Sabbath rest is a time of not only physical stillness, but intimate fellowship with Jesus. Sabbath is the fruit of His grace and mercy – His gift of relationship by remaining and staying tethered to the commands and heart of God. In Sabbath, we choose to seek the Lord by laying down all we are, all we think we know, and all we can do in effort to acknowledge that something far greater exists outside and inside of ourselves. Sabbath is the promise of the promise we have in Jesus; an opportunity to experience heaven on earth. Sabbath exercised is the procurement of the heart for remaining in Christ.
In John 15, the heart of Jesus’s work is ushered in. It is a place where His grace and love make our sin and the actions of the world so beautifully redemptive. It is here that Jesus teaches us about His love for us through His love for the Father, and the love we are to have for one another. It is here that we see Jesus giving us the opportunity to remain in the wholeness God’s love provides; a wholeness that will produce much fruit, prove that we are His disciples, and glorify God to the fullest (John 15:8). By Christ’s choice of us, we are given the opportunity to remain… to stay connected to Him – the vine – as His branches. Remaining allows us to faithfully respond to the tug of divinity within us. Resting allows us to become a little more like God; for even He rested from His own works at the beginning (Hebrews 4:9).
Ultimately, the decision to remain and rest in Jesus is a matter of the heart – a question of how badly we want to experience, see, and be used by Christ for His work in His Kingdom. Through Sabbath, we physically and spiritually demonstrate what we believe, what we profess, and how we respond to the Lord’s promises we hold so near to our hearts each day. Indeed, circumstances can make it difficult for us to remain throughout the burdens of a situation while our perspective on life can make it even harder to rest and allow God’s perfecting and releasing work to be done. However, it is in these moments that we can choose to express hope; to experience God’s grace. We can eagerly position our hearts to receive Him in such a way that we are empowered to remain, despite our weaknesses and shrinking bandwidths to withstand the pull of pride and other unholy things. We can still look to the “old rugged cross” and trust in the refreshing peace Sabbath brings; that place where Jesus meets us and pours out abundant grace and infinite love so we may continue to grow and throw off every sin that hinders us (Hebrews 12:1-3). Simply, our choice to remain is etched in how willing we are to die to ourselves – to sacrifice and surrender to God’s way of enduring His cross even when we feel like we have to toil alone.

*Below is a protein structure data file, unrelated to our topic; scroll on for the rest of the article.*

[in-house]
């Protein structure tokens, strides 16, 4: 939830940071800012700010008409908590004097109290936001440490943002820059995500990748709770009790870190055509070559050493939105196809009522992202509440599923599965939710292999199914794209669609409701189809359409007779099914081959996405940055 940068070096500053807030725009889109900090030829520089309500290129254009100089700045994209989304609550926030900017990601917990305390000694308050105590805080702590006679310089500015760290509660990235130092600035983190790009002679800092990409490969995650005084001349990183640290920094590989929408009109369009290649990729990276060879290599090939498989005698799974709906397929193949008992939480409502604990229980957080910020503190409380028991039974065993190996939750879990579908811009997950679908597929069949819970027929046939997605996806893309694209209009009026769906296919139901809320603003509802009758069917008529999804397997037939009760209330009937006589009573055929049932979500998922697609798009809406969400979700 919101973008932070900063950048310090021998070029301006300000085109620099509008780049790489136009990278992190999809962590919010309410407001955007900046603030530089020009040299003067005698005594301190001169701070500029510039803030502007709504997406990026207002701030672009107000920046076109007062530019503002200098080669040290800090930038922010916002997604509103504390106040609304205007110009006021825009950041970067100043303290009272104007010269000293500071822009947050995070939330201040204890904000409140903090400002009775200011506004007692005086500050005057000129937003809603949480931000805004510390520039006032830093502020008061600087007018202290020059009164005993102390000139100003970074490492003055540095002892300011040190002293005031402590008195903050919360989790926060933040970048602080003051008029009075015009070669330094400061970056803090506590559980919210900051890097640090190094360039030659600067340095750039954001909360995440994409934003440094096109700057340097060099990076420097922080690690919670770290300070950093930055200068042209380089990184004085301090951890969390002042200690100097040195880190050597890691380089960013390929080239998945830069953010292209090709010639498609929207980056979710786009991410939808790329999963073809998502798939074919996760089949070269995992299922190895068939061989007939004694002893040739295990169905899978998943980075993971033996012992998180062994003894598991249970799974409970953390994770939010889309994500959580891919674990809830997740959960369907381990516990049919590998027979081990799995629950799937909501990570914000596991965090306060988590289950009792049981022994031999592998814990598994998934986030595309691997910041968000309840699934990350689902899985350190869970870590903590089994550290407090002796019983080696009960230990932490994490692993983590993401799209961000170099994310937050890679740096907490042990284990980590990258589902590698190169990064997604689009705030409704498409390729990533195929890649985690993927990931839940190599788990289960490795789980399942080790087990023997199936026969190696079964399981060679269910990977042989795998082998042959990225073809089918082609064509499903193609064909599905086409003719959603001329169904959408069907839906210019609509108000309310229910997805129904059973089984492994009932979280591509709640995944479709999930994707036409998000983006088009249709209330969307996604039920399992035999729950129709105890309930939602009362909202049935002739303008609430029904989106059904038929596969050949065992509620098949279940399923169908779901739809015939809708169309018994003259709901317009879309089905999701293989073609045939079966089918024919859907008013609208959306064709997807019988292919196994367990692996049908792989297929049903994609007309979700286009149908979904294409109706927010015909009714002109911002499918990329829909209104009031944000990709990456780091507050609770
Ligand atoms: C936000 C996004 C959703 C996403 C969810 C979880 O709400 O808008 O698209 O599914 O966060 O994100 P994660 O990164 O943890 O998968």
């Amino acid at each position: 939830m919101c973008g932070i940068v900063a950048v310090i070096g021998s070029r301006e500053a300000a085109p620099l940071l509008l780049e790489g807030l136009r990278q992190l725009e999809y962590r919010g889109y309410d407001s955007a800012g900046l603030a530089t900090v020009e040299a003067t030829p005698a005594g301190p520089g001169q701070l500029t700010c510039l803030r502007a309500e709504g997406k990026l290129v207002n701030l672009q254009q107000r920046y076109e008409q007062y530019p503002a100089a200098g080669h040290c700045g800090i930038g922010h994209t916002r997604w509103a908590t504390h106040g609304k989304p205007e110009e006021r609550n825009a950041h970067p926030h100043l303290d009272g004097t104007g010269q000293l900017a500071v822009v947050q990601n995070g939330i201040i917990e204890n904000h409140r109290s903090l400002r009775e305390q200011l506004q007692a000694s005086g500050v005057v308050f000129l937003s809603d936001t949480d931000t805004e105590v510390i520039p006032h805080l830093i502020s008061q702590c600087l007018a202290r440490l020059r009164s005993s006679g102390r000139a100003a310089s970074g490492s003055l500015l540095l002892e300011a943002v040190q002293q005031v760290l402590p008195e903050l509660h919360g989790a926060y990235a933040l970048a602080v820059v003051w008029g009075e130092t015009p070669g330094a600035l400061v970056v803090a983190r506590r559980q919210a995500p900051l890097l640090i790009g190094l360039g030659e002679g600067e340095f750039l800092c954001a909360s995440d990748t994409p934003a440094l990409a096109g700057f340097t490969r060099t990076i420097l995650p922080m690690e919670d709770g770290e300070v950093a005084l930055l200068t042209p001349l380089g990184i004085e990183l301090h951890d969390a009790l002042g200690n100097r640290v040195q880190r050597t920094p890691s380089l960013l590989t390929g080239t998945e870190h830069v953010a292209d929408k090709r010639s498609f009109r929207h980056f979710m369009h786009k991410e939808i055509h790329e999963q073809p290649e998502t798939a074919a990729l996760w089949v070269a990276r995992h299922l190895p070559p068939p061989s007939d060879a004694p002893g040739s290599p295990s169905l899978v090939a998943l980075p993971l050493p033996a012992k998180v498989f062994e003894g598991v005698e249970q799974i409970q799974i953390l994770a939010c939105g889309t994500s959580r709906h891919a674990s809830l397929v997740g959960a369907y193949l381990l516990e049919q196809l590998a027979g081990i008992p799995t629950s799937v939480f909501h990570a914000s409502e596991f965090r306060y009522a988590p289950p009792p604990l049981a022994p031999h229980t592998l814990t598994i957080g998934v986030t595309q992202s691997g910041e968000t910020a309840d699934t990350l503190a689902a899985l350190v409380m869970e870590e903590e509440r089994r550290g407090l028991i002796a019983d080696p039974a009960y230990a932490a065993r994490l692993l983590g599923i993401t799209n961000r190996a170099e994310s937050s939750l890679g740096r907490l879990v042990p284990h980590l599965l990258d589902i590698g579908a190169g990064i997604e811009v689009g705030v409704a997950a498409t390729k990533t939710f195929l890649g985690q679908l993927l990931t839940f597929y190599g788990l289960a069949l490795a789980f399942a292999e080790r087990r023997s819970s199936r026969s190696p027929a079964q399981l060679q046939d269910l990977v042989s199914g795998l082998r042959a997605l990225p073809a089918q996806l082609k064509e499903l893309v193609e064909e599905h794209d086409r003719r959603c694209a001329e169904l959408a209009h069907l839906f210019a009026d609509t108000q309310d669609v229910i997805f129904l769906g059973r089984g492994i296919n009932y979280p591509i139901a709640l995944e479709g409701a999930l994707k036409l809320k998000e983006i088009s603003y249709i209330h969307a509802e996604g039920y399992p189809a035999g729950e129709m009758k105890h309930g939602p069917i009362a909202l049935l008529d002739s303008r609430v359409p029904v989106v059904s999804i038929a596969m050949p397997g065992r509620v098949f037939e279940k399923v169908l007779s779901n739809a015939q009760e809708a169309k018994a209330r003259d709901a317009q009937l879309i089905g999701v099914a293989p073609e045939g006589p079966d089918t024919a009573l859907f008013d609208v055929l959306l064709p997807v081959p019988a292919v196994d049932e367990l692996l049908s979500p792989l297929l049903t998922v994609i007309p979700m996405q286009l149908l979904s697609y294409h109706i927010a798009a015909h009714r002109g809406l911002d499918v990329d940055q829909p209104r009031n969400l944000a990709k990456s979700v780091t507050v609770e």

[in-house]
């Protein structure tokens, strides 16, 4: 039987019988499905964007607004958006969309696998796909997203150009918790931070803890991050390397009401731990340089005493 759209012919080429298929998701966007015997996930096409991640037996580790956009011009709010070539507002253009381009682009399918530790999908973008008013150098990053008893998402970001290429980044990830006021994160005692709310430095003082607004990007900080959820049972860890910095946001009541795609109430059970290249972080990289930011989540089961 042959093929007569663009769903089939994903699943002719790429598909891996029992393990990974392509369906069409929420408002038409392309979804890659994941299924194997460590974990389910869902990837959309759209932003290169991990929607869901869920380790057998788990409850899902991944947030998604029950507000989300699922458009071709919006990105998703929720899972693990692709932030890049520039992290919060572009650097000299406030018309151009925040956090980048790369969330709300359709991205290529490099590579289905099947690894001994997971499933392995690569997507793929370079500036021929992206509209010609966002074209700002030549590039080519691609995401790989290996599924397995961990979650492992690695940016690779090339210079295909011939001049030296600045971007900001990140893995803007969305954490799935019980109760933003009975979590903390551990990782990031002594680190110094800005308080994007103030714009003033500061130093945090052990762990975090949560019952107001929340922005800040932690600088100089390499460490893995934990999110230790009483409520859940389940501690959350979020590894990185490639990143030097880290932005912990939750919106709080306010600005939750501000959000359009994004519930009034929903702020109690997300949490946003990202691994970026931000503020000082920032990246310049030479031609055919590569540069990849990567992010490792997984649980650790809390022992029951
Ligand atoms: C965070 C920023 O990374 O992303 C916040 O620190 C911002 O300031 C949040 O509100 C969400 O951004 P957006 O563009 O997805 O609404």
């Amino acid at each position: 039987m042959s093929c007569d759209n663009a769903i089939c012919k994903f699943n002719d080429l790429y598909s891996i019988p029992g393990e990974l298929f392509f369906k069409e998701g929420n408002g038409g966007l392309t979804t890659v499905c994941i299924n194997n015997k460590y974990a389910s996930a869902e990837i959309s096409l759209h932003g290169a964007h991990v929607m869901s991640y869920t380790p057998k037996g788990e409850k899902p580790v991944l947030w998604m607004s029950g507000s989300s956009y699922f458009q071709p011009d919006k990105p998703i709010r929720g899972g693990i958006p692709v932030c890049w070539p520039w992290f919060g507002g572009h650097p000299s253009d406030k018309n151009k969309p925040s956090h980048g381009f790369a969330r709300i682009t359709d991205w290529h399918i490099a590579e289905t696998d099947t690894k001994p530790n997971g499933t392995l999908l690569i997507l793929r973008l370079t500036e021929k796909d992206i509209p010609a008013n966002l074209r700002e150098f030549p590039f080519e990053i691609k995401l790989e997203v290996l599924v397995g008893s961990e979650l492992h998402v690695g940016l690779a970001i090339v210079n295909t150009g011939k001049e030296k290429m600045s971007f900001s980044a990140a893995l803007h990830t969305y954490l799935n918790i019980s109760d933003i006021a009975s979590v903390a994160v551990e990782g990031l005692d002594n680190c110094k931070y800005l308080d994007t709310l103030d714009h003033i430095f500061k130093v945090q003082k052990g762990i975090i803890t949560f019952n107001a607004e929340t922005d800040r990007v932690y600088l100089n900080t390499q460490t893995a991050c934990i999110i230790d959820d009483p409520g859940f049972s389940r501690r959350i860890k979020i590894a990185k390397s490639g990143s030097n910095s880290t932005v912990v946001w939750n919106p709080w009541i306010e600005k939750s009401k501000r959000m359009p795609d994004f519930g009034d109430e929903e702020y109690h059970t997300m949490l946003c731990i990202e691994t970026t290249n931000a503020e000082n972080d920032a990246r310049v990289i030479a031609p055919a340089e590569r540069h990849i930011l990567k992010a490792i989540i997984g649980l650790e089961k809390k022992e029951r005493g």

Remaining and resting is not about the expression of our love, but of God’s.
He knows. He understands. He plans. He allows our free will to be exercised, as He’s covered us in our most perfectly short-sided failures.
There is beauty in His rest. There is beauty in His remaining.
And there is beauty in the fact that we get to choose Him, even though we have no right to choose because He chose us.
There is beauty resting in the truth that no matter what we choose, God’s love remains. It is an exercise in the love 1Corinthians 13:1-8 articulates so clearly. It is a love that demonstrates a bearing, belief, hope, and enduring of all things not for ourselves, but for Jesus. It is a love given in full response to His love that set the perfect standard for us. It is a love that never ends.
Let His love move you to rest and remain in Him today and every day. And may you feel the fullness of His presence in the invitations of stillness and in the shadows of the unexpected things God has given you.
Worship for Encouragement
“Let go of your heart. Let go of your head. And feel it now. I love. I love. I love, your presence.”